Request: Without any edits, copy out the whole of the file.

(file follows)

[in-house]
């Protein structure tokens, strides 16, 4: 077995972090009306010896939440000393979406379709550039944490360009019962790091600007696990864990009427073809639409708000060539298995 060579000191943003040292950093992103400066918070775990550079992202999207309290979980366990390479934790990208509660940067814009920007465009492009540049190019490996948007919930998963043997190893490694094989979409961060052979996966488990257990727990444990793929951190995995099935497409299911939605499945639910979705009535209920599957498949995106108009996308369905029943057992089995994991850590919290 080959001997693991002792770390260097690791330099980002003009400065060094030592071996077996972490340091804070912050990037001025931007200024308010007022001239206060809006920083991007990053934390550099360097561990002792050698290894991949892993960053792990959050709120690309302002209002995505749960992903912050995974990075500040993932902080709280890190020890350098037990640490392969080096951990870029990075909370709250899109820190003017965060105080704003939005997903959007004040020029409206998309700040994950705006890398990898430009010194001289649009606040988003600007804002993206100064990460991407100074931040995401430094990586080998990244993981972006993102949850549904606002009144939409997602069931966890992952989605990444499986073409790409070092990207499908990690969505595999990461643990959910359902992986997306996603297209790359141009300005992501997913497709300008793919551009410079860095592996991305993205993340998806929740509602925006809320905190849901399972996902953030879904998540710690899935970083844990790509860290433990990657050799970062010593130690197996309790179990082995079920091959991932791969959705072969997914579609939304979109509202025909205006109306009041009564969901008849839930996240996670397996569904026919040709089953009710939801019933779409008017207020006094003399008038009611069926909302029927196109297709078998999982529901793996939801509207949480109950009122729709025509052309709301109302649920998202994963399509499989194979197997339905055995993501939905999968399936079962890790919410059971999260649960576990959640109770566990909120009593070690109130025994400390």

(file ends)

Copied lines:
[in-house]
């Protein structure tokens, strides 16, 4: 077995972090009306010896939440000393979406379709550039944490360009019962790091600007696990864990009427073809639409708000060539298995 060579000191943003040292950093992103400066918070775990550079992202999207309290979980366990390479934790990208509660940067814009920007465009492009540049190019490996948007919930998963043997190893490694094989979409961060052979996966488990257990727990444990793929951190995995099935497409299911939605499945639910979705009535209920599957498949995106108009996308369905029943057992089995994991850590919290 080959001997693991002792770390260097690791330099980002003009400065060094030592071996077996972490340091804070912050990037001025931007200024308010007022001239206060809006920083991007990053934390550099360097561990002792050698290894991949892993960053792990959050709120690309302002209002995505749960992903912050995974990075500040993932902080709280890190020890350098037990640490392969080096951990870029990075909370709250899109820190003017965060105080704003939005997903959007004040020029409206998309700040994950705006890398990898430009010194001289649009606040988003600007804002993206100064990460991407100074931040995401430094990586080998990244993981972006993102949850549904606002009144939409997602069931966890992952989605990444499986073409790409070092990207499908990690969505595999990461643990959910359902992986997306996603297209790359141009300005992501997913497709300008793919551009410079860095592996991305993205993340998806929740509602925006809320905190849901399972996902953030879904998540710690899935970083844990790509860290433990990657050799970062010593130690197996309790179990082995079920091959991932791969959705072969997914579609939304979109509202025909205006109306009041009564969901008849839930996240996670397996569904026919040709089953009710939801019933779409008017207020006094003399008038009611069926909302029927196109297709078998999982529901793996939801509207949480109950009122729709025509052309709301109302649920998202994963399509499989194979197997339905055995993501939905999968399936079962890790919410059971999260649960576990959640109770566990909120009593070690109130025994400390």